Arizona Democratic Party's Wacky Mailer for Nick Coons
Dems supporting Libertarians? How about helping fellow Dems for a change?
I agree with Espresso Pundit's Greg Patterson about as often as I agree with state Senate President-elect Russell Pearce, which is, almost never.
But he exposed an ugly little problem with the Arizona Democrats recently that I've seen get zero play on liberal blogs, so I think it's worth mentioning here, particularly in light of what I had to say in my recent Bird column lambasting the local donkey-kongs.
The issue at hand is this mailer sent out by the Arizona Dems on behalf of Nick Coons, the Libertarian candidate for Congress in CD5. The text states that Coons will "repeal Obama's health care plan," and touts the Libertarian as "the Conservative choice for Congress."
It even features a pic of President Obama hanging his head. An odd message for local Dems to be promulgating, at first glance.
Arizona Democratic Party spokeswoman Jennifer Johnson said she couldn't tell me how much the mailers cost, but she denied that the party was slamming the nation's top Democrat in them.
"If you look at it closely, it doesn't slam Obama," she explained. "Basically what it does is lay out [Coons'] positions. If you agree with those positions, then you could see it that way. If you didn't agree with those positions, then you wouldn't want to vote for him."
True, the mailer is artfully worded. Obviously, it was intended to peel conservative votes away from Republican David Schweikert, but it didn't do much in that regard. Schweikert pummeled Congressman Harry Mitchell 52-43 percent. Even if Mitchell had garnered Coons' 4.7 percent, Schweikert would still have won.
Johnson said the mailer was targeted, that it wasn't sent to all of CD5, but that "the number was in the thousands in the terms of who it went to."
Whatever the party spent on it, it raises questions as to how some of the millions in party coffers were allocated. I'm hearing from a lot of candidates who say they received little or no help from the party during this cycle. A targeted mailer would have been manna from heaven for some of the smaller fish in the ever-shrinking Democratic pond.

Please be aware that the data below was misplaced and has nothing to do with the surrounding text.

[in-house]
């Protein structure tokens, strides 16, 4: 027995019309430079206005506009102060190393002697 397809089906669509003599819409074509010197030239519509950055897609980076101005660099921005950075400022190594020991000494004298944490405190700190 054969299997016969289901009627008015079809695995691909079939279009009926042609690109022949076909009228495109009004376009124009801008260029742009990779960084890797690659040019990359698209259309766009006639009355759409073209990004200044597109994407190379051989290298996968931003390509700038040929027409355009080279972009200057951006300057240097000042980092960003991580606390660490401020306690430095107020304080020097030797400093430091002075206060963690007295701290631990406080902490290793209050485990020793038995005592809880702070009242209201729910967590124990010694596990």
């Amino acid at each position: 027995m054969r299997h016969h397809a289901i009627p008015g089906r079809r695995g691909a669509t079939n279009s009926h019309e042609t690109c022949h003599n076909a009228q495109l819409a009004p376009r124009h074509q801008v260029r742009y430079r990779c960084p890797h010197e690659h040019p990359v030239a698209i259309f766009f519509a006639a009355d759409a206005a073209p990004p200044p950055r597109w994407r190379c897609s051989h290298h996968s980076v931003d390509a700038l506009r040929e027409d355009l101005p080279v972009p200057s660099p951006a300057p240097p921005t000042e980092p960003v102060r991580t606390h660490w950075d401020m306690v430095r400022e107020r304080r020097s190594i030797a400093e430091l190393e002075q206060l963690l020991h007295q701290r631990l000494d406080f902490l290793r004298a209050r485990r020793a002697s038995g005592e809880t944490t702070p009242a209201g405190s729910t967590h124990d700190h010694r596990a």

Just one example: Andrew Sherwood, the Dem who ran against bigot-boy Pearce in LD18. The party pretty much ceded the race to Pearce, despite the fact that Sherwood ran a solid campaign.
I asked Sherwood what sort of help he got from the state party.
"What the party's very good at is helping candidates cultivate their own opportunities and candidate training," he replied. "If you're talking about did they put in foot soldiers, did they put in big bankrolls, no."
But we're not even talking about big bankrolls, we're talking about any roll. Maybe even a muffin. Or a cruller. You know, something. After all, the guy was running against the Dems' bete noir, the primary pusher of SB 1070.
What about a mailer targeting Pearce in some way? Could Sherwood have used the help? He laughed when I asked this question.
"That's funny," he said. "Yes, we could have used the help."
For too long, the state party has written off the state legislature, mainly by not assisting its own people, particularly if those candidates have tough races.
Sure, Sherwood was a dark horse, but the Dems have to make some effort to expand the party beyond the traditional confines of state Senator-elect Kyrsten Sinema's district. And Sherwood isn't the only Dem that could have used some crumbs from the Democrat's well-laden buffet table.
The next Democratic state committee meeting is November 20 at the Wyndham Hotel in Phoenix, where the party will debrief. Then on January 22, the party will make a decision on its current leadership.
Hopefully, Dems will be thinking about the way the party's money is being spent, among other issues. Like, maybe developing a message and having a strategy next time around.
Get the ICYMI: Today's Top Stories Newsletter Our daily newsletter delivers quick clicks to keep you in the know
Catch up on the day's news and stay informed with our daily digest of the most popular news, music, food and arts stories in Phoenix, delivered to your inbox Monday through Friday.